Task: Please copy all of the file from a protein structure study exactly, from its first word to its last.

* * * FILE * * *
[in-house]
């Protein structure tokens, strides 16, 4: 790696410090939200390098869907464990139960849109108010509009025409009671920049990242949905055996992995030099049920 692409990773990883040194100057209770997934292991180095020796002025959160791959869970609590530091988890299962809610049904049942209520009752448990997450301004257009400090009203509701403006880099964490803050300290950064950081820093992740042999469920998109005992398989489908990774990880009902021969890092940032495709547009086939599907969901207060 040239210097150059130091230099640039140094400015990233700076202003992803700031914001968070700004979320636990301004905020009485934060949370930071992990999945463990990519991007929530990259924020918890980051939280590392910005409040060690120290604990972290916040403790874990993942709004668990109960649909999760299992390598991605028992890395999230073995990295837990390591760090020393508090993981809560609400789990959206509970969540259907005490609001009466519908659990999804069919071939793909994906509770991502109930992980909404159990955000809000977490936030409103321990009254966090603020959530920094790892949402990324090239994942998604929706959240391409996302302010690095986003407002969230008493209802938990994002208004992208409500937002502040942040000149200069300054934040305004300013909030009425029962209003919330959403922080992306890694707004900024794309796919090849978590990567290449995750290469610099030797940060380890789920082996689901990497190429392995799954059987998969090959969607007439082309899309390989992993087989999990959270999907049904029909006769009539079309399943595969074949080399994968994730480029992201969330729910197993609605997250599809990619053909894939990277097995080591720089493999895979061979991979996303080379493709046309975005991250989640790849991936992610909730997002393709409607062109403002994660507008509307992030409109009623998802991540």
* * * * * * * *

[in-house]
């Protein structure tokens, strides 16, 4: 790696410090939200390098869907464990139960849109108010509009025409009671920049990242949905055996992995030099049920 692409990773990883040194100057209770997934292991180095020796002025959160791959869970609590530091988890299962809610049904049942209520009752448990997450301004257009400090009203509701403006880099964490803050300290950064950081820093992740042999469920998109005992398989489908990774990880009902021969890092940032495709547009086939599907969901207060 040239210097150059130091230099640039140094400015990233700076202003992803700031914001968070700004979320636990301004905020009485934060949370930071992990999945463990990519991007929530990259924020918890980051939280590392910005409040060690120290604990972290916040403790874990993942709004668990109960649909999760299992390598991605028992890395999230073995990295837990390591760090020393508090993981809560609400789990959206509970969540259907005490609001009466519908659990999804069919071939793909994906509770991502109930992980909404159990955000809000977490936030409103321990009254966090603020959530920094790892949402990324090239994942998604929706959240391409996302302010690095986003407002969230008493209802938990994002208004992208409500937002502040942040000149200069300054934040305004300013909030009425029962209003919330959403922080992306890694707004900024794309796919090849978590990567290449995750290469610099030797940060380890789920082996689901990497190429392995799954059987998969090959969607007439082309899309390989992993087989999990959270999907049904029909006769009539079309399943595969074949080399994968994730480029992201969330729910197993609605997250599809990619053909894939990277097995080591720089493999895979061979991979996303080379493709046309975005991250989640790849991936992610909730997002393709409607062109403002994660507008509307992030409109009623998802991540």